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Arizona Specialty Crops Blog

Sat, 08/20/2016
Contributed by: R. Davis, M. Conway

Pumpkins, corn mazes, vegetables and more 5-min video  ‘Connecting kids to the foods they eat’.


Indigenous to North America, pumpkins are a member of the squash family, most commonly of Cucurbita pepo. They are a traditional part of Thanksgiving Day celebration here in the U.S. and Canada. They are grown for both pulp, which may find its way into pumpkin pies, and for their recreational use as jack-o’-lanterns for dressing up Halloween celebrations.

Often associated with the fall harvest, pumpkin picking offers a great opportunity to educate kids about local food systems and production. Family pumpkin picking events are becoming a popular form of agritourism, and many farms around Arizona offer fall fun in pumpkin patches. Apple Annie’s outside Willcox, Buckelew Farm outside Tucson, and Mortimer Family Farms outside Prescott all open their pumpkin patches to eager pickers, who can select a ripe pumpkin right off the vine in time for trick-or-treating.

Though the heat of the Phoenix valley rarely allows pumpkins time to fully ripen in time for Halloween celebrations in the Phoenix valley, a number of area farms have gone out their way to give Maricopa County families access to this wholesome fall activity.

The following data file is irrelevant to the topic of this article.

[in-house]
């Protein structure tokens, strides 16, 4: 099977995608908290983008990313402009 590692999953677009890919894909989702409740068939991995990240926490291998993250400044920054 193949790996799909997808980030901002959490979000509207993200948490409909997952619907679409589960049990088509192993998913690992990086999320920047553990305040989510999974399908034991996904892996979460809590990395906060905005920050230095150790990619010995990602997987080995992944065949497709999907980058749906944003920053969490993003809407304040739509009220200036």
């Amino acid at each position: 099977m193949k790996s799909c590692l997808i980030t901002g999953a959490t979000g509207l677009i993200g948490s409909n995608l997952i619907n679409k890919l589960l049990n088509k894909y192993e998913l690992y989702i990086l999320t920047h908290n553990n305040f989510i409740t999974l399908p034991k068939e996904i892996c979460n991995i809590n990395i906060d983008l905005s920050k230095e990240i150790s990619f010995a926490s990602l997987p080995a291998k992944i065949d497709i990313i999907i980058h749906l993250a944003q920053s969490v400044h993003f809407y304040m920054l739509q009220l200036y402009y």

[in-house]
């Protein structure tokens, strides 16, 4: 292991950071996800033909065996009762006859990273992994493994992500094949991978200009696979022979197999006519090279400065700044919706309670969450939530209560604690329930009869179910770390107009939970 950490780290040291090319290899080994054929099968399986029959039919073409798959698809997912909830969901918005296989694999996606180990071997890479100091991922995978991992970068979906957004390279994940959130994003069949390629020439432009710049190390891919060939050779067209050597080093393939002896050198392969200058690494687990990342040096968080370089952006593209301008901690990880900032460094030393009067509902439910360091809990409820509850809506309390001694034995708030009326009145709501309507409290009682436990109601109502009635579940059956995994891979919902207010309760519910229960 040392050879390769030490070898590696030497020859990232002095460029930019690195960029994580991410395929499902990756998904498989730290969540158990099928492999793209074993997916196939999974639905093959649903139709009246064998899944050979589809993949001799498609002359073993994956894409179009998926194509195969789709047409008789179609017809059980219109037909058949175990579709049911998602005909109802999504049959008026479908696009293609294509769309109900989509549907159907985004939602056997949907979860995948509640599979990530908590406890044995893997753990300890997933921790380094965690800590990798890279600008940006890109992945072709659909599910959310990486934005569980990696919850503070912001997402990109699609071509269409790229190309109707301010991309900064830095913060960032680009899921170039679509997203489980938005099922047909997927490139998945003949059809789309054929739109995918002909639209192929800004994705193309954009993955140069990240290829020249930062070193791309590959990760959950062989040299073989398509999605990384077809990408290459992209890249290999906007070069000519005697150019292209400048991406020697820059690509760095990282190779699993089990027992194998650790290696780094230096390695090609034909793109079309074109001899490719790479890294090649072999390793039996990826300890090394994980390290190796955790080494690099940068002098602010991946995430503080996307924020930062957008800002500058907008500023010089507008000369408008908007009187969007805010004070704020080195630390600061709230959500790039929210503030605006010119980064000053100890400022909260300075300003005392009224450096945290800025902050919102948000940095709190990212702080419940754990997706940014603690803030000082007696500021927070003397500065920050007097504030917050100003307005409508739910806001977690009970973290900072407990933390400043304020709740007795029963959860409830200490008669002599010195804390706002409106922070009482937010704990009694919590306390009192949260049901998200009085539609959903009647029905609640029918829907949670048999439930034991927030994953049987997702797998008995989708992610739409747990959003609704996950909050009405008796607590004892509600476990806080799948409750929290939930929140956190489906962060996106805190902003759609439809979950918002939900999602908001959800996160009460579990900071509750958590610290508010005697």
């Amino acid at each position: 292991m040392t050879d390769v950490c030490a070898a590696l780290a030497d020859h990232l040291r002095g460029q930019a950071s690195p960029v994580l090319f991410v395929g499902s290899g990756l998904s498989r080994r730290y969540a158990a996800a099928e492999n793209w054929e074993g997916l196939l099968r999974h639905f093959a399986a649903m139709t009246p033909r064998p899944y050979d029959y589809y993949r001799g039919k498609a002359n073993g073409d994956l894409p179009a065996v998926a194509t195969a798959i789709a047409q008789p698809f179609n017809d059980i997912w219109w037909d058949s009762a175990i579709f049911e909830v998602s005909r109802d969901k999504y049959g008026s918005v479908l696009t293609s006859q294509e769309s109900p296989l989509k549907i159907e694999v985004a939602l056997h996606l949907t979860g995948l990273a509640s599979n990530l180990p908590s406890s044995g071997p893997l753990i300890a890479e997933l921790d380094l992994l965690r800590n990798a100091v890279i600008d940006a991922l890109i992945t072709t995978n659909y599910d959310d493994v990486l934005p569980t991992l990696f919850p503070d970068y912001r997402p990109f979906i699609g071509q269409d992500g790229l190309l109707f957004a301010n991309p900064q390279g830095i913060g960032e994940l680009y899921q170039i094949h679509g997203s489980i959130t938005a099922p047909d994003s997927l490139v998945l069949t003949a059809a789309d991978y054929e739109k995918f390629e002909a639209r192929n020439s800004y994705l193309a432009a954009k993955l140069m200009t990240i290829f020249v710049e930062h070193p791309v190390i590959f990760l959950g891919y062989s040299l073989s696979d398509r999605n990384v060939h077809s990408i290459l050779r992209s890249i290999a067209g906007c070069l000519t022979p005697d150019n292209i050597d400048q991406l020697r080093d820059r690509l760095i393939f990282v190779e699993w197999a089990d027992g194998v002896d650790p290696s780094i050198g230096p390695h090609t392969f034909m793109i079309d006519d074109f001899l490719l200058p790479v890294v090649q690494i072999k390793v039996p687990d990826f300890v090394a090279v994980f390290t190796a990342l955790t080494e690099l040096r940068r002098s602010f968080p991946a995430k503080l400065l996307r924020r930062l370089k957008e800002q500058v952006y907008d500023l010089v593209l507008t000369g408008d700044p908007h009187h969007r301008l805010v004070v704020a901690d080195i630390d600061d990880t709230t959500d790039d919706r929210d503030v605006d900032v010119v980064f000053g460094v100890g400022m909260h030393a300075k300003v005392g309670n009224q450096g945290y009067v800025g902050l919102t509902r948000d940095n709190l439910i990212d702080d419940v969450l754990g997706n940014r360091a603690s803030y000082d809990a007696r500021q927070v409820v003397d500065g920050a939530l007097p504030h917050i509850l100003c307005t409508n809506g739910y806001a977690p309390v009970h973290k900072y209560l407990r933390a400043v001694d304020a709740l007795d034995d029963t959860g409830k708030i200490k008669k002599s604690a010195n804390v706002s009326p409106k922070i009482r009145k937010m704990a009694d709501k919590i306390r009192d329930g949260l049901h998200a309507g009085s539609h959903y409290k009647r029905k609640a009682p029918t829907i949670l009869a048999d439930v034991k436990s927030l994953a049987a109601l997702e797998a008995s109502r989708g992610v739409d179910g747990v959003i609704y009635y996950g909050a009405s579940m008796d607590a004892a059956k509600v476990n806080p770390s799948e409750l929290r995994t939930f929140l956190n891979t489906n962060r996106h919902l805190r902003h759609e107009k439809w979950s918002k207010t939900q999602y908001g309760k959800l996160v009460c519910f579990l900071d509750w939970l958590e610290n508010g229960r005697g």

For 30 years, Vertuccio Farms in Mesa  has been hosting fall harvest celebrations. As part of their fall festival, they construct a maze through rows of head-high corn and host a treasure hunt for kids. A “pizza garden” illustrates the agricultural components of a pizza.

Across the San Tan Valley, Schnepf Farms, operating for 25 years in Queen Creek, grows organic crops of peaches, pumpkins and a variety of vegetables. The Schnepf's focus on U-Pick farming, providing families the opportunity to pick vine-ripened vegetables – squash, lettuce, beets, kale, potatoes, sweet onions and more. Every fall, they host school visits that afford an opportunity to select pumpkins and other squashes, ride a train, or explore the historic outbuildings on their charming acerage.

Since about 1910, four generations of Tolmachoffs have farmed vegetables and livestock south of Phoenix. October at Tolmachoff Farms means opening the pumpkin patch and building corn mazes to amaze kids. School groups make up a big part of the visitors and are instructed on how a big farm operates, the planting seasons, how to tend to crops, when to harvest, and how to prepare vegetables in the kitchen.

Recipe: Southwestern Roasted Pumpkin Seeds

Directions: Extract seeds from a pumpkin and rinse thoroughly. Put about 1/2 cup Kosher salt in a bowl and add seeds to the bowl. Squish the seeds around in your hands to get rid of any pulp remaining on the seeds. Rinse salt off seeds and lay them flat on a towel to dry, about 1 hour. 

Heat oven to 400. Pour 1 tablespoon corn oil to a small bowl, add seeds, and coat thoroughly. Spread seeds on an edged cookie sheet and sprinkle with salt, garlic powder, and chipotle chili powder (note: cayanne pepper or your preferred chili spice can be used as a substitute).

Bake seeds for 10-12 minutes, stirring at least once to ensure even cooking.   

 

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Find facts about history, cultivation, uses, and even recipes for specialty crops featured on the U Pick Farm Map in our specialty crops blog.

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Funding for the U-Pick Farm Map and Arizona Wine Trails Map provided by the Arizona Department of Agriculture under the Specialty Crop Block Grant Program: Farm Bill, number 10.170 Grant Award Agreement #SCBGP-FB13-01.